Top 5 Most Common Hazards for Construction Workers in the Winter

Winter Construction

Working in construction can already be a dangerous profession. In fact, according to The Occupational Safety and Health Administration, it is estimated that one in ten construction workers are injured every year. During the winter, there are also weather-specific hazards for construction workers to be aware of.

1. Effects of Extreme Cold
Often, construction workers are required to work outside. Especially in New York,
working outside in the winter can be a health hazard. Temperatures often fall below
freezing and body sweat can contribute to the loss of body heat as well. Freezing cold
weather can contribute to the following conditions:

Frostbite
Frostbite affects the skin and underlying tissue. Some cases of frostbite are
superficial, and are able to be reversed over time. However frostbite that is deep
can cause permanent tissue loss. The most common places that frostbite occurs
is fingers, toes, and feet.

Hypothermia
Hypothermia is a dangerous drop in body temperature. A normal body
temperature is 98.6 degrees. Hypothermia occurs when the body’s temperature
drops to 95 degrees or lower. Hypothermia can lead to symptoms such as loss of
coordination, shallow breathing, and even unconsciousness and ultimately death.

Trench Foot
Trench Foot is caused by wet and cold temperatures. To prevent the loss of body
heat, blood vessels constrict to and stop circulation to the feet. The skin tissue
dies as a result of the lack of oxygen and nutrients.

2. Slip and Fall Accidents
Slip and fall accidents increase in the winter due to ice and snow. These types of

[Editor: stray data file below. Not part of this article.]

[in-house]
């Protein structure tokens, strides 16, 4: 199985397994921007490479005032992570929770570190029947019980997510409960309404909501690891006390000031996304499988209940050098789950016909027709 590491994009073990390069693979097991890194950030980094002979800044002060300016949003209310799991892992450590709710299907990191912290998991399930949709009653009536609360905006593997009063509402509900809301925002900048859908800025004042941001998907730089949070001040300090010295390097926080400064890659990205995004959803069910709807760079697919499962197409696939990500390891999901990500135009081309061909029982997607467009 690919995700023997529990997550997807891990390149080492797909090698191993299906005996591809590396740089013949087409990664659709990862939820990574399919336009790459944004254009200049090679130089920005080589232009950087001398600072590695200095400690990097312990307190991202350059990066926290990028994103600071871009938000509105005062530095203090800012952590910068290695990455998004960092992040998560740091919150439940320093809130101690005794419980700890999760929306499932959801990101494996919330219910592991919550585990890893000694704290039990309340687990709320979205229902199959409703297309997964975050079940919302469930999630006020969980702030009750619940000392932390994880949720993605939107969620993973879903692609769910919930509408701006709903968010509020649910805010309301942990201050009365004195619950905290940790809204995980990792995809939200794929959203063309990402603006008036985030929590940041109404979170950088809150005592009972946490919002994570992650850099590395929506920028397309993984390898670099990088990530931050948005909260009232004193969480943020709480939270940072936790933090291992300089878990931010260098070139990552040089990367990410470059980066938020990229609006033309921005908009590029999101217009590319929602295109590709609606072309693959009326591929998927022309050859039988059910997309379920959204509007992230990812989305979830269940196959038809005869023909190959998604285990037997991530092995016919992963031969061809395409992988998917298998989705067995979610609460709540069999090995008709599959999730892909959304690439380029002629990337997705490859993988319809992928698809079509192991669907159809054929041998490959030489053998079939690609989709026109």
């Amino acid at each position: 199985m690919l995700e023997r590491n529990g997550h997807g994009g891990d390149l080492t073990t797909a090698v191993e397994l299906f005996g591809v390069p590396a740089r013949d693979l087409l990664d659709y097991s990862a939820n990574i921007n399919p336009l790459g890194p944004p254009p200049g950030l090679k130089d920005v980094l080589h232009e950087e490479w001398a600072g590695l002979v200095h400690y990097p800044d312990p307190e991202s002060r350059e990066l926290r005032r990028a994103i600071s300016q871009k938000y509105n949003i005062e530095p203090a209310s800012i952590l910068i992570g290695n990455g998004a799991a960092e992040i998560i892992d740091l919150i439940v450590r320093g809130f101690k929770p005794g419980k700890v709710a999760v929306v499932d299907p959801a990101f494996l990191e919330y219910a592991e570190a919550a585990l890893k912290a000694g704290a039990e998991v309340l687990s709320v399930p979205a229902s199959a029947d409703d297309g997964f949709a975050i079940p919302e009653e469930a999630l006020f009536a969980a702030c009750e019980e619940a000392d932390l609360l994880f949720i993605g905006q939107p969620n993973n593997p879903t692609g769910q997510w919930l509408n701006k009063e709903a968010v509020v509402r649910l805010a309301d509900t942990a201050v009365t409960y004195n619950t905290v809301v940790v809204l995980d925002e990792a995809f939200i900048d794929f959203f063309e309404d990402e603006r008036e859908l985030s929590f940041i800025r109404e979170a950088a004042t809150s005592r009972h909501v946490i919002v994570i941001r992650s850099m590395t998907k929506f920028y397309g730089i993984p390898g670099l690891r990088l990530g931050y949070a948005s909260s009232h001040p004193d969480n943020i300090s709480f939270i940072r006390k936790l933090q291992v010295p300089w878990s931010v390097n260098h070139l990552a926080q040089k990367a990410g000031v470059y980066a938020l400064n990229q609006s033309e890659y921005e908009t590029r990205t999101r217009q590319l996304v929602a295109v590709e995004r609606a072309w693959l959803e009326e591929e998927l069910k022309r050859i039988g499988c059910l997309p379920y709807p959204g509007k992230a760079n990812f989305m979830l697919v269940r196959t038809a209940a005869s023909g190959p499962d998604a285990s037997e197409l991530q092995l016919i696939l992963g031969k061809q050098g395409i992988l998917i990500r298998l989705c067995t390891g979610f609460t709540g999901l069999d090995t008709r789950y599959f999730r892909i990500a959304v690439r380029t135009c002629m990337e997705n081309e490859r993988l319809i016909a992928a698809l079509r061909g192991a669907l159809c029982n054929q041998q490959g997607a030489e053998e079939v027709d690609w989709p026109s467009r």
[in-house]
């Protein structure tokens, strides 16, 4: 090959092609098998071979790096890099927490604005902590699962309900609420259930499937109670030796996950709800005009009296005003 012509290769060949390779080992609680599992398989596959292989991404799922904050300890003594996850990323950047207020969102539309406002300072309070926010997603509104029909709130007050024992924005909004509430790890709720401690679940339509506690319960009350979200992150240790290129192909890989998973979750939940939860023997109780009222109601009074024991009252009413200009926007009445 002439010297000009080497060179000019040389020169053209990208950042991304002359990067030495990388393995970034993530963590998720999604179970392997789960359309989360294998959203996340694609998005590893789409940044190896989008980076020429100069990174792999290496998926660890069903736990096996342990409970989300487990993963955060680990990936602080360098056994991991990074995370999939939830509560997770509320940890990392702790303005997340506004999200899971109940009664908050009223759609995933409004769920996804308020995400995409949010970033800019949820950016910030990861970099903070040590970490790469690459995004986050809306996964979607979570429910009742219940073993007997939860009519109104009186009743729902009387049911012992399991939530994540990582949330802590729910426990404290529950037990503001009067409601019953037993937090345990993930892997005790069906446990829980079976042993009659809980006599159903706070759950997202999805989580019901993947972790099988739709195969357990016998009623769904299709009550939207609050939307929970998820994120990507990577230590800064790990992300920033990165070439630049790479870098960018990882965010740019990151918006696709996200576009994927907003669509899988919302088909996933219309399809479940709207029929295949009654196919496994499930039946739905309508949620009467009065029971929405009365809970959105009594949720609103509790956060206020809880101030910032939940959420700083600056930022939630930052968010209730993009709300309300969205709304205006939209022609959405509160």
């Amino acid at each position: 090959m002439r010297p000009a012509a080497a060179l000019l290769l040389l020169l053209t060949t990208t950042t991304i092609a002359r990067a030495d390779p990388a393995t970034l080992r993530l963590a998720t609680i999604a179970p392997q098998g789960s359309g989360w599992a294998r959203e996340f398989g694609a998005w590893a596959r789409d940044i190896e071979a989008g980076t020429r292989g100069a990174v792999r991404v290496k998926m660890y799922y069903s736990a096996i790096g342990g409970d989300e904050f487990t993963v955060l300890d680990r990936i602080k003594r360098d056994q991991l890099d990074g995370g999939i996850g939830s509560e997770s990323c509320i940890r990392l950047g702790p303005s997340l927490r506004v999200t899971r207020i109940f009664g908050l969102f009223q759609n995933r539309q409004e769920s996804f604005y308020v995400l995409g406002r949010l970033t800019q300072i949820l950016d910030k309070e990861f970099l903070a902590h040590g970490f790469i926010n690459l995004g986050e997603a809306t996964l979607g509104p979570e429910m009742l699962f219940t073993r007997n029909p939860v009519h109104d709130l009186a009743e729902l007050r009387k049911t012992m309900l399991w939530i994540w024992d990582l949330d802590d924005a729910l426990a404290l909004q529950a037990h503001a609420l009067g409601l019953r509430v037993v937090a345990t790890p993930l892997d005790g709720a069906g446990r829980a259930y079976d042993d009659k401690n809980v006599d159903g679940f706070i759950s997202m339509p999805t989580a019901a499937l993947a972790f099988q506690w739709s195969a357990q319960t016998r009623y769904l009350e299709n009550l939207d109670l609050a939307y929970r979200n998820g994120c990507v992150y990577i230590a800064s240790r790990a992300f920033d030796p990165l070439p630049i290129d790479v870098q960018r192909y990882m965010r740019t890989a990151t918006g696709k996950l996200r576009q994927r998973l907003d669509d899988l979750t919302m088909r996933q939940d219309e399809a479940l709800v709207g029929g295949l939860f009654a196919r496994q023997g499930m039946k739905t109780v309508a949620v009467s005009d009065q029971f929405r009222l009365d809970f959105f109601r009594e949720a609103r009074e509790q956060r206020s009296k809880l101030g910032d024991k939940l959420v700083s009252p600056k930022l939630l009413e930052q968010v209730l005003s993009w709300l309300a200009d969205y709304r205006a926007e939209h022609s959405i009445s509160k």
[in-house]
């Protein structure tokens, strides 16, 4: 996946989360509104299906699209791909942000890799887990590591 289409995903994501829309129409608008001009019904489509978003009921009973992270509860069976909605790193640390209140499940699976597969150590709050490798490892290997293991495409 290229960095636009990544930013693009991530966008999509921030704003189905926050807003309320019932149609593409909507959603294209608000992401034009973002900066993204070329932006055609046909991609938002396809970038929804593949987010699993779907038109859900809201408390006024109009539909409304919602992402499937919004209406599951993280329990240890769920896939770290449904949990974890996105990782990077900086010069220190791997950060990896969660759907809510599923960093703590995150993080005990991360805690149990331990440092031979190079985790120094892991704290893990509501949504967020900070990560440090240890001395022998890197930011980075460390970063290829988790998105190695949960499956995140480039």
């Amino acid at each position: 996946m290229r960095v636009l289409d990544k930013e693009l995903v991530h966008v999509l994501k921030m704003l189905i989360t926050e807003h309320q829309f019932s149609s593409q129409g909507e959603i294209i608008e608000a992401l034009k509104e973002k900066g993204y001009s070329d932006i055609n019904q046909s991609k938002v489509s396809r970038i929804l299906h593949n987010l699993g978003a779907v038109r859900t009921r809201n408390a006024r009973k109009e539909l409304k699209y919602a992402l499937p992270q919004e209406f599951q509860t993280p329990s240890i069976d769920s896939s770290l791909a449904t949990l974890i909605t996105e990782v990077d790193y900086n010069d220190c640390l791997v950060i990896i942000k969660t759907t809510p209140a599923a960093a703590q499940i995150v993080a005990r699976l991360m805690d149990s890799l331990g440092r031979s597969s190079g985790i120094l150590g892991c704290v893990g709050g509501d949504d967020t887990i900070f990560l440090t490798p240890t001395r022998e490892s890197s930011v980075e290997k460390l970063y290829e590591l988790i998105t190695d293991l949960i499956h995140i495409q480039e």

accidents can lead to very serious injuries such as brain or spinal cord injuries.
According to the National Floor Safety Institute, slips and falls are the leading cause of
workers’ compensation claims.

3. Carbon Monoxide Poisoning
Nearly half of all accidental carbon monoxide deaths occur in January, February and
March. Heaters, generators, pressure washers, and snow blowers can all produce
carbon monoxide when in use. CO is odorless and colorless, making it especially
difficult to detect. Early symptoms of carbon monoxide poisoning include flu-like
symptoms such as headaches, nausea, and fatigue. It can also lead to brain damage
and death.

4. Repairing Downed or Damaged Power Lines

The moisture of snow can reduce the insulation value of protective equipment, and
therefore could lead to electrocution.

5. Snow Removal Accidents
Sometimes snow needs to be removed on a construction site. However, shoveling too
hard can lead to musculoskeletal injury.

If you or someone you know has been a victim of winter construction hazards, contact
us today at The Cochran Firm New York. Our team of dedicated team of personal injury
attorneys will get the justice that is deserved.